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In The Field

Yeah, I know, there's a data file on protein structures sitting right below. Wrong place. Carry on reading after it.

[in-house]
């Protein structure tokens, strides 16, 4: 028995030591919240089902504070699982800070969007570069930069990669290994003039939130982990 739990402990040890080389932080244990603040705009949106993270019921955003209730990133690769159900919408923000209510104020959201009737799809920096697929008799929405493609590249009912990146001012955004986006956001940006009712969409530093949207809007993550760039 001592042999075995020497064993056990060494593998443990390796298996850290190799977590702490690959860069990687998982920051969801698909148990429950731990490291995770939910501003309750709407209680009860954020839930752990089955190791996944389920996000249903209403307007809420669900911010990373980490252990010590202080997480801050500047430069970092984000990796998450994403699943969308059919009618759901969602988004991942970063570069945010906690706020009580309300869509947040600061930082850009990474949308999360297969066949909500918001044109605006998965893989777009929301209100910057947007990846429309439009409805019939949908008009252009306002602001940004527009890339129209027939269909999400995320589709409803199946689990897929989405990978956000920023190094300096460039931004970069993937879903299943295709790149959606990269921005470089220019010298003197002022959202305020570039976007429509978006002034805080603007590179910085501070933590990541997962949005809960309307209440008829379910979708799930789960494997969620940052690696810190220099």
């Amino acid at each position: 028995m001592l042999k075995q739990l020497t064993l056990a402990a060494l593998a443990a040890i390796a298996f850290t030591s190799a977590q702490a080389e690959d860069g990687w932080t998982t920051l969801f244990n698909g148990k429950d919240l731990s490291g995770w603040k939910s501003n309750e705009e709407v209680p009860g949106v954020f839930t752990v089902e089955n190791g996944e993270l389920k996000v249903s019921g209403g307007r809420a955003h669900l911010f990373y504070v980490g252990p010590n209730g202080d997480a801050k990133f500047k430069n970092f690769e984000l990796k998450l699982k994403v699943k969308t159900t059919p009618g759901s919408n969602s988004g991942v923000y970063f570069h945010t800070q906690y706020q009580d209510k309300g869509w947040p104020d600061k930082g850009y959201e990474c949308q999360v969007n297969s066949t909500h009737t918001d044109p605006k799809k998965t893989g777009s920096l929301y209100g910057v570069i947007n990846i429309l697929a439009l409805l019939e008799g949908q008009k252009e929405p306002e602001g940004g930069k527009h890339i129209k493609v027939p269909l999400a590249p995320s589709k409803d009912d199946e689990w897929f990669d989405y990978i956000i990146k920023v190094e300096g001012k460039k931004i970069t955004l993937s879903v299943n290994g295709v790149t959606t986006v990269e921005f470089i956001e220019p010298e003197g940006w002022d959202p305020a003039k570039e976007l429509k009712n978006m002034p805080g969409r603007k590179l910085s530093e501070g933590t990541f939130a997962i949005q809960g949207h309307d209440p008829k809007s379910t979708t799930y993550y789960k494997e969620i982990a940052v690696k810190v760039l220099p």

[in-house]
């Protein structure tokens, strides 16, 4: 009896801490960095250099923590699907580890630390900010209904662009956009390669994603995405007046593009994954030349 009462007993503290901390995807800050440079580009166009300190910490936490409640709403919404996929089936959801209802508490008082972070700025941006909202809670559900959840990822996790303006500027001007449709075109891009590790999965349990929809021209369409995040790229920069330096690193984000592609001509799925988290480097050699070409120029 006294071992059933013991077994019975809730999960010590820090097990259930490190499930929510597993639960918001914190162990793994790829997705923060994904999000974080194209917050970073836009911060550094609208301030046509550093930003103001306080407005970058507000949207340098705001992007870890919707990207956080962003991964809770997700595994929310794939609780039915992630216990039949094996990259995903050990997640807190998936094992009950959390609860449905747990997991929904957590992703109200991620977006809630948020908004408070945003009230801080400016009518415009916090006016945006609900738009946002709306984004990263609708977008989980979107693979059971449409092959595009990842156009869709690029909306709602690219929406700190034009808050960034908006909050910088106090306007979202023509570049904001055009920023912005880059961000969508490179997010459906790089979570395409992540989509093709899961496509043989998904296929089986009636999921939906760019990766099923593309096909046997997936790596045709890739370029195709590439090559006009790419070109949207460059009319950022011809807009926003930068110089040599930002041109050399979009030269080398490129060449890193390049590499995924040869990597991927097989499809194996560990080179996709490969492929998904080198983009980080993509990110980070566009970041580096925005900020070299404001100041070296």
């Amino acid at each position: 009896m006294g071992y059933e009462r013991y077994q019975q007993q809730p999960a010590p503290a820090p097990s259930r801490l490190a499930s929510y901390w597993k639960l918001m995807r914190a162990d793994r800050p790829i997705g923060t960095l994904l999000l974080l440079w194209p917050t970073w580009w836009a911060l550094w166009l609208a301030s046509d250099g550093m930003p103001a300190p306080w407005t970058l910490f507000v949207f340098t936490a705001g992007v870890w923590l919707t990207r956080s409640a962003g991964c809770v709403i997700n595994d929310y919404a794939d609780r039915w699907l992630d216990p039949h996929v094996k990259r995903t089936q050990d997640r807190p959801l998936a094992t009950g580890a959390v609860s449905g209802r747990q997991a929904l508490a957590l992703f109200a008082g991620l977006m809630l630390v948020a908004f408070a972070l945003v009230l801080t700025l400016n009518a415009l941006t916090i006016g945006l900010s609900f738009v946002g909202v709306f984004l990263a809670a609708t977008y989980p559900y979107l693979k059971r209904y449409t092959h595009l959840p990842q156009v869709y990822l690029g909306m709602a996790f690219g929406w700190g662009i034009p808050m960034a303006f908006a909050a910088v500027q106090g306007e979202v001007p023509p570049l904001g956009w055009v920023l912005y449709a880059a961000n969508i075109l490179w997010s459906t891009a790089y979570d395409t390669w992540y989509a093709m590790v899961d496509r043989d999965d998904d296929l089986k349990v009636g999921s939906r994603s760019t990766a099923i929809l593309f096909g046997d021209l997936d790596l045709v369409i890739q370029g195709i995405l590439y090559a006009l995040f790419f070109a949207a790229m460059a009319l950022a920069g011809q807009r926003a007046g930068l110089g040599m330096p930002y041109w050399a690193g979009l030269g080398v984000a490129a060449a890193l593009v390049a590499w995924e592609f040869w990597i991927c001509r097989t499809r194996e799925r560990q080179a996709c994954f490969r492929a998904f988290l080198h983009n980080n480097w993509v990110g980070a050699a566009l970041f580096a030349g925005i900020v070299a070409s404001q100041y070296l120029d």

Hunting seasons are upon us and this is a good time for hunters to take some time to review this year's regulations. While the seasons are all similar to last year, a few changes are important to note. I will highlight a few changes here. The Unit 1 rifle hunt for deer has a very significant change this season. Whitetail and mule deer bucks are both legal game. However, only whitetail does may be taken, mule deer does are now protected from harvest during the rifle season. Sportsmen in Boundary and Bonner counties had expressed concern about mule deer populations for several years. Sportsman's clubs circulated petitions and asked the Commission to close the area to mule deer doe harvest. The Commission considered the petitions circulated in the far northern counties of the state, and agreed to closing mule deer doe harvest by rifle hunters. I have personally seen whitetails and mule deer standing together in a single group in Unit 1. While it is not difficult to determine species among bucks, does present greater difficulty unless the deer are spooked. Frightened whitetails often exhibit their characteristic, name-sake raised white tail flags when they run. Because it is not logical to spook the deer to identify them, hunters must pay close attention to other details. Whitetails have a tell-tale white circle around their eyes, and smaller ears than their mule deer relatives. Whitetails normally have a white bib which runs all the way across the base of the neck, whereas mule deer tend to have a white goatee under their chins. Both have some black on the visible side of the tail. My recommendation is to shoot a buck if hunting in Unit 1 so you don't need to make the distinction! Two very popular rule changes this year include the elimination of the requirement for state waterfowl and upland game stamps. These are now included in the hunting license. Hunters 16 years of age or older are again required to have a signed federal duck stamp, available at post offices. All hunters of migratory birds, regardless of age, are required to have a validation for the Federal Migratory Bird Harvest Information Program available at any license vendor. The validation costs $1.50, and enables the federal government to conduct bird harvest surveys to estimate annual harvests of waterfowl, shore birds, and doves to gain a better understanding of bird populations. Saturday, September 23 and Sunday Sept 24 are Youth Waterfowl Days. These two days are set aside to allow young hunters 12-15 to hunt ducks and geese. The regular season limit of seven ducks and four geese is in effect. This is a great opportunity for youngsters to learn how to waterfowl hunt, with a high likelihood of taking home dinner.